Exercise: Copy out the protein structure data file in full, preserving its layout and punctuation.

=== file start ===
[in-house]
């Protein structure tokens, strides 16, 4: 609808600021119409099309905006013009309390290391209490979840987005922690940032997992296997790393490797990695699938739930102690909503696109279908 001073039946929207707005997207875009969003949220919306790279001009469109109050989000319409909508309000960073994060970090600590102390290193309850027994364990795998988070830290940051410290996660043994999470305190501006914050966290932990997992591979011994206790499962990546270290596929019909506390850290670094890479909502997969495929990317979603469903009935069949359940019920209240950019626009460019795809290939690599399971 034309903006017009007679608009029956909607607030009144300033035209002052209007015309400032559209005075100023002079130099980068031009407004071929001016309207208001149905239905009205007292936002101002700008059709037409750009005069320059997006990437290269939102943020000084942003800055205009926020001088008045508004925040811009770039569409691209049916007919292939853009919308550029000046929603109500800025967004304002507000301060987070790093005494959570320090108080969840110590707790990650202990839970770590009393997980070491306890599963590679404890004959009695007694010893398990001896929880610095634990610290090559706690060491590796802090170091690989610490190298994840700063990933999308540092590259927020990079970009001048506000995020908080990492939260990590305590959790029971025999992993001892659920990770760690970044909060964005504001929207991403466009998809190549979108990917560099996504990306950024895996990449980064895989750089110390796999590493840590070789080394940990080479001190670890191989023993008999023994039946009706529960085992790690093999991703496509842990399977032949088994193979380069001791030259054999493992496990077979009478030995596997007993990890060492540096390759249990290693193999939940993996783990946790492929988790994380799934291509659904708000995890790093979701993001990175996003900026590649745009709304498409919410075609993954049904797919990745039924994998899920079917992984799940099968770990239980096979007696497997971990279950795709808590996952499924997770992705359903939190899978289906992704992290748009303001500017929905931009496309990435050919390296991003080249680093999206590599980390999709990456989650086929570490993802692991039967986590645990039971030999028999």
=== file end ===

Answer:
[in-house]
């Protein structure tokens, strides 16, 4: 609808600021119409099309905006013009309390290391209490979840987005922690940032997992296997790393490797990695699938739930102690909503696109279908 001073039946929207707005997207875009969003949220919306790279001009469109109050989000319409909508309000960073994060970090600590102390290193309850027994364990795998988070830290940051410290996660043994999470305190501006914050966290932990997992591979011994206790499962990546270290596929019909506390850290670094890479909502997969495929990317979603469903009935069949359940019920209240950019626009460019795809290939690599399971 034309903006017009007679608009029956909607607030009144300033035209002052209007015309400032559209005075100023002079130099980068031009407004071929001016309207208001149905239905009205007292936002101002700008059709037409750009005069320059997006990437290269939102943020000084942003800055205009926020001088008045508004925040811009770039569409691209049916007919292939853009919308550029000046929603109500800025967004304002507000301060987070790093005494959570320090108080969840110590707790990650202990839970770590009393997980070491306890599963590679404890004959009695007694010893398990001896929880610095634990610290090559706690060491590796802090170091690989610490190298994840700063990933999308540092590259927020990079970009001048506000995020908080990492939260990590305590959790029971025999992993001892659920990770760690970044909060964005504001929207991403466009998809190549979108990917560099996504990306950024895996990449980064895989750089110390796999590493840590070789080394940990080479001190670890191989023993008999023994039946009706529960085992790690093999991703496509842990399977032949088994193979380069001791030259054999493992496990077979009478030995596997007993990890060492540096390759249990290693193999939940993996783990946790492929988790994380799934291509659904708000995890790093979701993001990175996003900026590649745009709304498409919410075609993954049904797919990745039924994998899920079917992984799940099968770990239980096979007696497997971990279950795709808590996952499924997770992705359903939190899978289906992704992290748009303001500017929905931009496309990435050919390296991003080249680093999206590599980390999709990456989650086929570490993802692991039967986590645990039971030999028999």